By Starrla Cray
LESTER PRAIRIE, MN A few months ago, Myron Oftedahl got a lot of questions about the plants emerging on his 8.5-acre field on the south side of Lester Prairie.
They didn’t resemble beans, corn, or wheat so what were they?
Curious minds got their answer when unmistakable yellow blooms started to make their way toward the sunshine.
“This is the first year I’ve had them,” Oftedahl said.
He has a total of 13.5 acres of sunflowers (on two fields), and they appear to be doing well.
“I planted 25,000 seeds per acre,” he said. “That might be pushing it, but we seem to have gotten a decent head size. I’ve been told that a 9-inch head is ideal.”
The petals were steadily falling off last week, and the center florets are drying up. Pretty soon, the seed kernels will swell and ripen.
“I’m hoping for 2,500 pounds per acre, but I don’t know if we’ll get that,” Oftedahl said.
Harvest time will most likely be in October, when seeds will be sold for either oil or birdseed.
Oftedahl plans to hire father and son Larry and Nathan Ide of Lester Prairie to combine the fields. The Ides planted their first sunflowers in 2003, because they wanted a crop that could withstand sandy soil.
“It’s a more drought-tolerant crop,” Oftedahl said. Sunflowers can be raised on 10 inches of rain and be profitable.
On average, the roots go down 20 to 24 inches deeper than other crops, which not only helps the plants get moisture, but also alleviates soil compaction.
“That’s part of the reason I wanted to put these in, too. There’s still evidence of compaction from when they re-did the highway,” Oftedahl said, referring to the project several years ago on Babcock Avenue, just south of where Schmidty’s gas station and the Prairie Liquor Cabinet are currently located.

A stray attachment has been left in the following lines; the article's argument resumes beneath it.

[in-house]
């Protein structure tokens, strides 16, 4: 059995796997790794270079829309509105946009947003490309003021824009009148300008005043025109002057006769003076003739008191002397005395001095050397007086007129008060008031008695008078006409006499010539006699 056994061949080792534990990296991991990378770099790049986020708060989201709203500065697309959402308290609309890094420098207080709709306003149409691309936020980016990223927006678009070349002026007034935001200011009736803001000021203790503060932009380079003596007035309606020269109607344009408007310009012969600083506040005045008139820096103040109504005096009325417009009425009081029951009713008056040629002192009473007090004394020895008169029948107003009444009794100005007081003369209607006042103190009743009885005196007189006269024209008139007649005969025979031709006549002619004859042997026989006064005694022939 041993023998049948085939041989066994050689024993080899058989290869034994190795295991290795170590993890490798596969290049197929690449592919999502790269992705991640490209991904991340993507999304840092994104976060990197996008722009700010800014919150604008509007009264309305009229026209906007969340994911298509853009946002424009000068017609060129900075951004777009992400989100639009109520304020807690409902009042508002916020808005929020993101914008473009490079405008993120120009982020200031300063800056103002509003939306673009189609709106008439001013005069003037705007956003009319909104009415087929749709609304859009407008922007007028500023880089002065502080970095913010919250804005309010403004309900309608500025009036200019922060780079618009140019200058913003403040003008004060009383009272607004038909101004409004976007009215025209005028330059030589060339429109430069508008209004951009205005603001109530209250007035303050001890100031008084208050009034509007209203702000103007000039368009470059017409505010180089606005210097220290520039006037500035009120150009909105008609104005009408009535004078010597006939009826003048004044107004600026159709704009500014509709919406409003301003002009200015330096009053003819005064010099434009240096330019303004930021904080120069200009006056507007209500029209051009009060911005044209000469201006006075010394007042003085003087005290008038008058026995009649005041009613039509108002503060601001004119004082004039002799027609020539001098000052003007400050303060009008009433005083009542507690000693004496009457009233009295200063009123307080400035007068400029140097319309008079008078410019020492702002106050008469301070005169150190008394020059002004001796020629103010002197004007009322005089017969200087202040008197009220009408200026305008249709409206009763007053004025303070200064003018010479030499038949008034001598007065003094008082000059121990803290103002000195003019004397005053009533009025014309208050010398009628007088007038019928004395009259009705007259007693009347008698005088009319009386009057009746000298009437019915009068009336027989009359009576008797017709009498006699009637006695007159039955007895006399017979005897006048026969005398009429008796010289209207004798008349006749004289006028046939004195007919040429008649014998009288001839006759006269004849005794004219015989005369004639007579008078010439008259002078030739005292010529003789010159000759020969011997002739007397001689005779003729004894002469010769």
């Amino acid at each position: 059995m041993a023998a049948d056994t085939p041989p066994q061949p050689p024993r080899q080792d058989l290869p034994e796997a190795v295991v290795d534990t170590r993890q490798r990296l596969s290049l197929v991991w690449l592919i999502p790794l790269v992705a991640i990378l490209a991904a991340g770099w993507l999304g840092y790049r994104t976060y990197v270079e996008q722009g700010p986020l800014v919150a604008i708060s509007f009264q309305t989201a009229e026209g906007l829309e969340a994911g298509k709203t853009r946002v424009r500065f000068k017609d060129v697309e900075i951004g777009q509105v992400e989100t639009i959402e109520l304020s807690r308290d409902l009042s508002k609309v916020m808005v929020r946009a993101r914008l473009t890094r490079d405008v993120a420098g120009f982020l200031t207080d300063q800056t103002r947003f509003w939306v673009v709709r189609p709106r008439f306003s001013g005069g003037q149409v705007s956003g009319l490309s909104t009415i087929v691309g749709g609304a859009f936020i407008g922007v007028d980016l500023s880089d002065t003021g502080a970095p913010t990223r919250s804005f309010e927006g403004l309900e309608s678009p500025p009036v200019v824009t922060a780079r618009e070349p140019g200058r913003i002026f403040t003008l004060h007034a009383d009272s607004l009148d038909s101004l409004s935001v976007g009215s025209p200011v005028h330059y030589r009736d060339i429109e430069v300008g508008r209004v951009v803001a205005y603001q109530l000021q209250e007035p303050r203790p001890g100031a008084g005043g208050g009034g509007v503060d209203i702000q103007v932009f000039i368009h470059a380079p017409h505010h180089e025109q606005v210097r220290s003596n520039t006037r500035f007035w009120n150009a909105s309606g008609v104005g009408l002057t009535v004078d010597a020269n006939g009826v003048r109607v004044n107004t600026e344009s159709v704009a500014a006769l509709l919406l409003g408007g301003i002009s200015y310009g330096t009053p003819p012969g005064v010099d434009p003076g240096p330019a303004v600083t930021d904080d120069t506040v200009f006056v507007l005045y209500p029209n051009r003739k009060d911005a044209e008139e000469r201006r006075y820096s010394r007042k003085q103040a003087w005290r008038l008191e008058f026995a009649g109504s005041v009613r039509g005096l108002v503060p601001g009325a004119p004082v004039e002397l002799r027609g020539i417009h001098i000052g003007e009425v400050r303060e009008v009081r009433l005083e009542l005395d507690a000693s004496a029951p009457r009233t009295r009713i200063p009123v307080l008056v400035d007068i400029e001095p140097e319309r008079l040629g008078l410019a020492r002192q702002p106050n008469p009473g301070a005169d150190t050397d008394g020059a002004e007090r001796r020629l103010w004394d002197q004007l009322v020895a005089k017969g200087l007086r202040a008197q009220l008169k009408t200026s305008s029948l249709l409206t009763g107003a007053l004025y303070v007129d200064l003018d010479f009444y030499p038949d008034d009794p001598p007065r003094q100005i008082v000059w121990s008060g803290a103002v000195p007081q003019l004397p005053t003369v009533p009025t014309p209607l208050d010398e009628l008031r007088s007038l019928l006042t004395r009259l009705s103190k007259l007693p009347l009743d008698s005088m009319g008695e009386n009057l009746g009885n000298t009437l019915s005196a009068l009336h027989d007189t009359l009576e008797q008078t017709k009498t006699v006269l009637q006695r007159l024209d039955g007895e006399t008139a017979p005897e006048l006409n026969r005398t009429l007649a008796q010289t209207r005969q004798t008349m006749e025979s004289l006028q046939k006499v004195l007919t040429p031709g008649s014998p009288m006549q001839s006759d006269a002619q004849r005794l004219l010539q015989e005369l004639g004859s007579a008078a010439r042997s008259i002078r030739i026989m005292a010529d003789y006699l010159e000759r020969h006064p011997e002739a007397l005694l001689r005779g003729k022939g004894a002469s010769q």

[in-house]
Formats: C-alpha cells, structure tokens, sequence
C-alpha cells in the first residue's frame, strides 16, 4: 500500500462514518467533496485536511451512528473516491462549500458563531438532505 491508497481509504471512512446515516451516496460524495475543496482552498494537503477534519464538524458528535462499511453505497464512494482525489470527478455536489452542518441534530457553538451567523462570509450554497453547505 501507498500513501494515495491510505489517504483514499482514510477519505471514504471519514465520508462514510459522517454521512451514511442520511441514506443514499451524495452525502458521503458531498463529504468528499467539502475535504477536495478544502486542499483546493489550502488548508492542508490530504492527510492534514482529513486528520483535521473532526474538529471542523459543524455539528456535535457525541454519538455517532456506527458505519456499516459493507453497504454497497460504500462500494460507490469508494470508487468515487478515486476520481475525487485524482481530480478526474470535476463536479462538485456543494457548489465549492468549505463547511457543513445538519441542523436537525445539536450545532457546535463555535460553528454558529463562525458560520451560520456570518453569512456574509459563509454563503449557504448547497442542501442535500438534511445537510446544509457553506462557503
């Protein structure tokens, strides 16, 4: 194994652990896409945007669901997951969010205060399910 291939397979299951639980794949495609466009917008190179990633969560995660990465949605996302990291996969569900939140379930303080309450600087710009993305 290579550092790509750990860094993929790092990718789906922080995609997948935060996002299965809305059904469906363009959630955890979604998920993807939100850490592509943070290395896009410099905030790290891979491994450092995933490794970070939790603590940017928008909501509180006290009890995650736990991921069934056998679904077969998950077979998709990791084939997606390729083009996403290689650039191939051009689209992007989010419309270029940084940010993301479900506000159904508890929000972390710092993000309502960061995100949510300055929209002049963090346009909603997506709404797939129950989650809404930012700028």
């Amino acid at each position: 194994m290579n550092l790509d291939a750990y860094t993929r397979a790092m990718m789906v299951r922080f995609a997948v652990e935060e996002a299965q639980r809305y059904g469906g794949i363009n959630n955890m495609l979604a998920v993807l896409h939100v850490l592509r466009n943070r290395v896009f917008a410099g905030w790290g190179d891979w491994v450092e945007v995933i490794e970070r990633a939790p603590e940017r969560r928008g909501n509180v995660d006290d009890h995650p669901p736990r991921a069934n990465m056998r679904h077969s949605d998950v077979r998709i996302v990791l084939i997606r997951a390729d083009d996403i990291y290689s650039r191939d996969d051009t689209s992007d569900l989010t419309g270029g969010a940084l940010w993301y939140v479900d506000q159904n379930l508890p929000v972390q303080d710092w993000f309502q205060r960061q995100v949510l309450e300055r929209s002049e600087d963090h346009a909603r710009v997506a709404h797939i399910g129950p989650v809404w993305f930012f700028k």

Oftedahl said that although sunflowers are relatively easy to grow, it is important to watch for head rot, which is caused by the same organism that triggers white mold in soybeans.
“It’s exactly what the name says the head just rots,” he said.
The United States Department of Agriculture states that crops are most commonly infected through adjacent infected fields. According to North Dakota State University research, spores can also blow miles downwind, causing head rot in areas previously free of infection.
Fortunately, Oftedahl’s plants are all in good health.
Having a sunflower crop was part of the requirement for the five-year conservation security program (CSP) Oftedahl signed up for recently.
“I wanted to be familiar with the process, so that I can answer questions about it,” said Oftedahl, a farm business management instructor for South Central College (serving the Glencoe/Silver Lake area).
The CSP, which was authorized with the 2008 Farm Bill, encourages agricultural and forestry producers to maintain existing conservation activities and adopt additional ones on their operations.
“The amount you get paid back depends on what practices you sign up for,” Oftedahl said.
For Oftedahl, sunflowers have been a good third crop in his rotation.
“If it works out, I don’t see why I wouldn’t do it again,” he said.